A significant percentage of dating teens are forgoing the traditional means of breaking up via phone or in person for the much easier—and, lets’ face it, less mature—method: by text. Of the dating teens polled, 27 percent admitted to breaking up with their love interest via text; 31 percent reported being dumped in the same (cowardly) manner.

Reisterstown mom of three Jen Smith, whose name has been changed to protect the privacy of her 17-teenage son, recounts his first love and devastating break up. After dating his high school girlfriend for almost two years and with very little warning, he received a cursory “break up” text from her.

“He was devastated. We talked, and I told him: ‘You should ask to talk to her.’ I told him never to break up with someone via text,” Smith says.

Chances are, had Smith’s son been dumped in person, he still would have been heartbroken. But communicating and receiving sensitive information face-to-face builds resiliency, which ultimately helps teenagers grow up. Breaking up via text doesn’t just allow teenagers to avoid an uncomfortable situation in the here and now; it also contributes to a delay in the development of essential social skills expected of mature adults. It’s why breaking up is hard to do, and why we shouldn’t leave it to a few simple words sent via cyberspace.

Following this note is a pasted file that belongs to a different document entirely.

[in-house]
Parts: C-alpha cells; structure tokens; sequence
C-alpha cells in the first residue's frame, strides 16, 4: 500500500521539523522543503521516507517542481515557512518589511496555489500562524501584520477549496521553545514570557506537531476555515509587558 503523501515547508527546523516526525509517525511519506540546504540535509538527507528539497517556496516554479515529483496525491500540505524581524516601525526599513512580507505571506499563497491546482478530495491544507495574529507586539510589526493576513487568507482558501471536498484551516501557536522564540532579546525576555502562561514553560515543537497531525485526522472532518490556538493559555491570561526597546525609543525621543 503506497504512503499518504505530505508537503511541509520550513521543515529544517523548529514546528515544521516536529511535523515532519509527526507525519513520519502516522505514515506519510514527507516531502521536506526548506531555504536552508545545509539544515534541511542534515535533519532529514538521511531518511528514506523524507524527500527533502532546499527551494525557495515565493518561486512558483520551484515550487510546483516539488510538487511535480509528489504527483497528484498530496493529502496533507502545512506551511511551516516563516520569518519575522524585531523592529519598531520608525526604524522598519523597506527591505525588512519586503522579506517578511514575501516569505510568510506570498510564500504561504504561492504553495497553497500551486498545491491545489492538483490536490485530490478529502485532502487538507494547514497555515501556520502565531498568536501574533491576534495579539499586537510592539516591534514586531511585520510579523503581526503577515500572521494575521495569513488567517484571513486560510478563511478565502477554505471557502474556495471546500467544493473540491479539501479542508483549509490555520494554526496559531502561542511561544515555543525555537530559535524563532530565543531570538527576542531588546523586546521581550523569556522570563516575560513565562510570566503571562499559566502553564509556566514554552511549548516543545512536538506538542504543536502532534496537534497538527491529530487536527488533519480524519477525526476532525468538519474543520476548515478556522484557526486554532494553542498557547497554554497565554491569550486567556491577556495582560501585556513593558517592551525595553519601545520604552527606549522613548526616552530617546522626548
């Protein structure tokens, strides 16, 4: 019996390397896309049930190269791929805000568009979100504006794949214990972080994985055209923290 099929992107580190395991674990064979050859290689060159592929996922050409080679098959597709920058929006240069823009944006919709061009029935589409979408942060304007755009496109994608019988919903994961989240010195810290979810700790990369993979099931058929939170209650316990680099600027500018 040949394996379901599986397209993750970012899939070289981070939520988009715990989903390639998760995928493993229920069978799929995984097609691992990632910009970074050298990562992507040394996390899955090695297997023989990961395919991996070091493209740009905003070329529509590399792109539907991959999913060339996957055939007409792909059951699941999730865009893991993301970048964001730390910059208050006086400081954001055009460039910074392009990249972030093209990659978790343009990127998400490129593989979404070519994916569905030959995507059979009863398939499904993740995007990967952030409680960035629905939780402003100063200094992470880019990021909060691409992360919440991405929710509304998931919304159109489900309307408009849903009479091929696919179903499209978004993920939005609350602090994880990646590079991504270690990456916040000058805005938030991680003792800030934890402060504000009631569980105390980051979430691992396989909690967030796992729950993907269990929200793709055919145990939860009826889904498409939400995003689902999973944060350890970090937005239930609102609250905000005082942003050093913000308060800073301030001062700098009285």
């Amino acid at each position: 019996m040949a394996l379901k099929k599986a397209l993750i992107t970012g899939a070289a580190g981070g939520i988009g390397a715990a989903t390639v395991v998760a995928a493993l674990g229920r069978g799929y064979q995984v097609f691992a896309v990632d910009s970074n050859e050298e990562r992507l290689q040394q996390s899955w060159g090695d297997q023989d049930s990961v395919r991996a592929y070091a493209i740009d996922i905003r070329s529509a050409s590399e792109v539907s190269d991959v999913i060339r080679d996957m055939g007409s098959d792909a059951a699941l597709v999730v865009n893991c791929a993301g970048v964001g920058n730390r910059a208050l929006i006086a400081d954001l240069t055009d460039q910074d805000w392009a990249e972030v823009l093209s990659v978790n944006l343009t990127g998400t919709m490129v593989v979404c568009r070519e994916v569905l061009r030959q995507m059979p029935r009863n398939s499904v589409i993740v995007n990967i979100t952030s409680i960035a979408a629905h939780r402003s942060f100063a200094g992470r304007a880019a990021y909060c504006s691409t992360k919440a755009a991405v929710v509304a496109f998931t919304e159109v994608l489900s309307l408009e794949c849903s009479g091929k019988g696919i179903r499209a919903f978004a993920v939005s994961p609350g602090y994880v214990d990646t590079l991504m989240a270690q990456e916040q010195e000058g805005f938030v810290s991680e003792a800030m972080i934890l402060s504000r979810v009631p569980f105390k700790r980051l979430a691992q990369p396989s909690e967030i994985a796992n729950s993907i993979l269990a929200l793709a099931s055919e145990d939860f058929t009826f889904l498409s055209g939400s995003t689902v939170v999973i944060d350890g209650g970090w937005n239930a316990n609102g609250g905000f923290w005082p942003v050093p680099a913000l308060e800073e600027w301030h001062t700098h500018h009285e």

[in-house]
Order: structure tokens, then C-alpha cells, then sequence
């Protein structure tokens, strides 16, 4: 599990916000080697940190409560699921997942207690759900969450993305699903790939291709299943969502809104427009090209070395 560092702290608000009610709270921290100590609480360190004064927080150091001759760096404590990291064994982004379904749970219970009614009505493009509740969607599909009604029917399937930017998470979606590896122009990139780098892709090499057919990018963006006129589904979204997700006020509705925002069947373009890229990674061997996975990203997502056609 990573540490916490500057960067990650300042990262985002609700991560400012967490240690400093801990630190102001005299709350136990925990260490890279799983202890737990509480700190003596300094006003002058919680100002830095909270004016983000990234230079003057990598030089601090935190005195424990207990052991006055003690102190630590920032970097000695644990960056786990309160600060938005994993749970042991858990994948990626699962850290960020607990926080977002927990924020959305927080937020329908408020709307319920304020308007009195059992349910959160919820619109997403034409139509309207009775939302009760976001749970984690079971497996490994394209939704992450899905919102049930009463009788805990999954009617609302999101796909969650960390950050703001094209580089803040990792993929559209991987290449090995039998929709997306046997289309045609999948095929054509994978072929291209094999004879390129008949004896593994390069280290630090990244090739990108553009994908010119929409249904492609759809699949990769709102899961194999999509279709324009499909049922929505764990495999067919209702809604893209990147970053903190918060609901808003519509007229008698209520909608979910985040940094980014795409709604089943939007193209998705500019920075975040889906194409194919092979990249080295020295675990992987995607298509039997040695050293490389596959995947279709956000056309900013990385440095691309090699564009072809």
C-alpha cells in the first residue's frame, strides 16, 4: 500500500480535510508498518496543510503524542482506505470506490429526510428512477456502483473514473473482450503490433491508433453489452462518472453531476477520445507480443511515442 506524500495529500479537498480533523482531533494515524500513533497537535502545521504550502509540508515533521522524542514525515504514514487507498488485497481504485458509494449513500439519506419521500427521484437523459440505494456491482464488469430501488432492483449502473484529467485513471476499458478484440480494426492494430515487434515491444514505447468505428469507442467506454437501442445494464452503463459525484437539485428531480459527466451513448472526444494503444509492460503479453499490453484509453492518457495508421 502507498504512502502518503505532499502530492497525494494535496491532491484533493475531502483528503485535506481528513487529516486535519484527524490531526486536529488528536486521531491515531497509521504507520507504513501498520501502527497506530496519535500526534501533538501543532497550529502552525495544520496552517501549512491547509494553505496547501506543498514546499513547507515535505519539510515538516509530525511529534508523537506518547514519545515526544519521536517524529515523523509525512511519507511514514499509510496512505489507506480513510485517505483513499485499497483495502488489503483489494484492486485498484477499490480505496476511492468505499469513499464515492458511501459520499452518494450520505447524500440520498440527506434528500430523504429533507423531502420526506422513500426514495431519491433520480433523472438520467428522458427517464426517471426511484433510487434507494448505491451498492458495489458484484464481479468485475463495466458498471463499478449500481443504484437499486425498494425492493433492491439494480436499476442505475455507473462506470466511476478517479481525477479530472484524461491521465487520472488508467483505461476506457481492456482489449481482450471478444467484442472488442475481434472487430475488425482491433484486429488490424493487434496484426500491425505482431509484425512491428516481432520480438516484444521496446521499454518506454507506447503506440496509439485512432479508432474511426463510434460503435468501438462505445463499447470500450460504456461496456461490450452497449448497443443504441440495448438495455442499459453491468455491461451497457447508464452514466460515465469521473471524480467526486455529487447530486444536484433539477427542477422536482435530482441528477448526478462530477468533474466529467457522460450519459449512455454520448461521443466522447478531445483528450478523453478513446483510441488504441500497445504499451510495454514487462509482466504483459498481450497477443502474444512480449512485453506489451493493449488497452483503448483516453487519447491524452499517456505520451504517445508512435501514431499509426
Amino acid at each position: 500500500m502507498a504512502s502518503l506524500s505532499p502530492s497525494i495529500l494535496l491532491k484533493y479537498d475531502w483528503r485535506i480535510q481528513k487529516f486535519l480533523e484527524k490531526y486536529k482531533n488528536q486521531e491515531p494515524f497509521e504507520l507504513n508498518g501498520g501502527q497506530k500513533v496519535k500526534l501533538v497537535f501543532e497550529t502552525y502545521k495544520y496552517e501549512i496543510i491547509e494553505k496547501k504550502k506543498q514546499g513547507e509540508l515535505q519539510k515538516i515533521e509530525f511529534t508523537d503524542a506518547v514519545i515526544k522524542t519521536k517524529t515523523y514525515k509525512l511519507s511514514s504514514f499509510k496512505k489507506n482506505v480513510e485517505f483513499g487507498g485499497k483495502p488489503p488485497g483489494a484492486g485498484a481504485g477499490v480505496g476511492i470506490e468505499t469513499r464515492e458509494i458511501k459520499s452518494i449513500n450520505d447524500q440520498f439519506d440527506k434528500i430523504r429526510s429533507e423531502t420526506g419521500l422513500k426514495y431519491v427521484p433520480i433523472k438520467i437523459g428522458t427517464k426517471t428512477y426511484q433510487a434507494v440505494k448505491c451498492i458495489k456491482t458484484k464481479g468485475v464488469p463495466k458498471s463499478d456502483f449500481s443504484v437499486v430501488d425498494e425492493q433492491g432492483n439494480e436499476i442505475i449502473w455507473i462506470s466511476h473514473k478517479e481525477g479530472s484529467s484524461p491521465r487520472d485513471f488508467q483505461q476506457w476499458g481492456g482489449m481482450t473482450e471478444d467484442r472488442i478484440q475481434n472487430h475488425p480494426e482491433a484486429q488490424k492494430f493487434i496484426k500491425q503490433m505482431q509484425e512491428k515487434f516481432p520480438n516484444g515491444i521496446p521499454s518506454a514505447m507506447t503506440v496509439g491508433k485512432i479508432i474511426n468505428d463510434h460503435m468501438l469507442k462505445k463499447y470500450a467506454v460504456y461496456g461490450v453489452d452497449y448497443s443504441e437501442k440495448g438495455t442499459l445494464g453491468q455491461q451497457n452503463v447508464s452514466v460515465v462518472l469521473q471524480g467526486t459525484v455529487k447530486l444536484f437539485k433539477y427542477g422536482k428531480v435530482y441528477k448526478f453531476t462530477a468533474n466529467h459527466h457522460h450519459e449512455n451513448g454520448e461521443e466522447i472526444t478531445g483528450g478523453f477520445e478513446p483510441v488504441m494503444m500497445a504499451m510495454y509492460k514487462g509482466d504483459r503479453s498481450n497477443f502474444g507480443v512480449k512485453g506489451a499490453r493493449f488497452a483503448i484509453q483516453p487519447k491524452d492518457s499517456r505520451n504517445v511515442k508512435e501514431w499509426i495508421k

The upshot? Teens aren’t typically dating people that they meet online (only 8 percent report doing so), but they are using technology to flirt and express interest in someone they’d like to know better. BC